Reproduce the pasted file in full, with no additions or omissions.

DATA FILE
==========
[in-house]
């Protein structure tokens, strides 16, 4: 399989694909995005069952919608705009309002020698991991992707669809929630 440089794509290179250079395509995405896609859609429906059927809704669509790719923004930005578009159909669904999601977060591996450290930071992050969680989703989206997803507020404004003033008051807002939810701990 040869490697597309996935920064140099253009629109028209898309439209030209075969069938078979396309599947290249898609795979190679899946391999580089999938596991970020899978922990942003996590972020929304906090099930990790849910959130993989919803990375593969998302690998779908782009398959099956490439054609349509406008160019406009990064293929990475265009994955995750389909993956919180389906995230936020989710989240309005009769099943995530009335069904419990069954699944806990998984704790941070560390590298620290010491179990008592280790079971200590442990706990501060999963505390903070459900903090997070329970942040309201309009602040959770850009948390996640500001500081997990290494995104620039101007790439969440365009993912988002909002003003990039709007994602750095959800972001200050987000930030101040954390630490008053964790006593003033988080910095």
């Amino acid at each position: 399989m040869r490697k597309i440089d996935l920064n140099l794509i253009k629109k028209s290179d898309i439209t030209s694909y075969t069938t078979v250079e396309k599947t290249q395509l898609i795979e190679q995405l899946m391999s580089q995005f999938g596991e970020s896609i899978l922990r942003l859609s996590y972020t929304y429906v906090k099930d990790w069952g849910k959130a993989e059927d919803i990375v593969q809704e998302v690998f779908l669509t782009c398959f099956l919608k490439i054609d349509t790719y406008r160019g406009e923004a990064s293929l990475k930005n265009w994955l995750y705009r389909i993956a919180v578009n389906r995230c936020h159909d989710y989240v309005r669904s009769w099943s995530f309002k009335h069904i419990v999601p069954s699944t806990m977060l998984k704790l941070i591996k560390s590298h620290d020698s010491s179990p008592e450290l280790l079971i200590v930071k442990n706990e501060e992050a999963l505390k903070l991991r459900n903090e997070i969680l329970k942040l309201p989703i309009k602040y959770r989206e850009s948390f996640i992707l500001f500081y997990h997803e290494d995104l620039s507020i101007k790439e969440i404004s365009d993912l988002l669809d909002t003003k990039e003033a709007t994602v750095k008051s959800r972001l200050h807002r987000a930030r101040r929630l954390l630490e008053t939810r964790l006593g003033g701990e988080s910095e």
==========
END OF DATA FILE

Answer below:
[in-house]
């Protein structure tokens, strides 16, 4: 399989694909995005069952919608705009309002020698991991992707669809929630 440089794509290179250079395509995405896609859609429906059927809704669509790719923004930005578009159909669904999601977060591996450290930071992050969680989703989206997803507020404004003033008051807002939810701990 040869490697597309996935920064140099253009629109028209898309439209030209075969069938078979396309599947290249898609795979190679899946391999580089999938596991970020899978922990942003996590972020929304906090099930990790849910959130993989919803990375593969998302690998779908782009398959099956490439054609349509406008160019406009990064293929990475265009994955995750389909993956919180389906995230936020989710989240309005009769099943995530009335069904419990069954699944806990998984704790941070560390590298620290010491179990008592280790079971200590442990706990501060999963505390903070459900903090997070329970942040309201309009602040959770850009948390996640500001500081997990290494995104620039101007790439969440365009993912988002909002003003990039709007994602750095959800972001200050987000930030101040954390630490008053964790006593003033988080910095």
């Amino acid at each position: 399989m040869r490697k597309i440089d996935l920064n140099l794509i253009k629109k028209s290179d898309i439209t030209s694909y075969t069938t078979v250079e396309k599947t290249q395509l898609i795979e190679q995405l899946m391999s580089q995005f999938g596991e970020s896609i899978l922990r942003l859609s996590y972020t929304y429906v906090k099930d990790w069952g849910k959130a993989e059927d919803i990375v593969q809704e998302v690998f779908l669509t782009c398959f099956l919608k490439i054609d349509t790719y406008r160019g406009e923004a990064s293929l990475k930005n265009w994955l995750y705009r389909i993956a919180v578009n389906r995230c936020h159909d989710y989240v309005r669904s009769w099943s995530f309002k009335h069904i419990v999601p069954s699944t806990m977060l998984k704790l941070i591996k560390s590298h620290d020698s010491s179990p008592e450290l280790l079971i200590v930071k442990n706990e501060e992050a999963l505390k903070l991991r459900n903090e997070i969680l329970k942040l309201p989703i309009k602040y959770r989206e850009s948390f996640i992707l500001f500081y997990h997803e290494d995104l620039s507020i101007k790439e969440i404004s365009d993912l988002l669809d909002t003003k990039e003033a709007t994602v750095k008051s959800r972001l200050h807002r987000a930030r101040r929630l954390l630490e008053t939810r964790l006593g003033g701990e988080s910095e």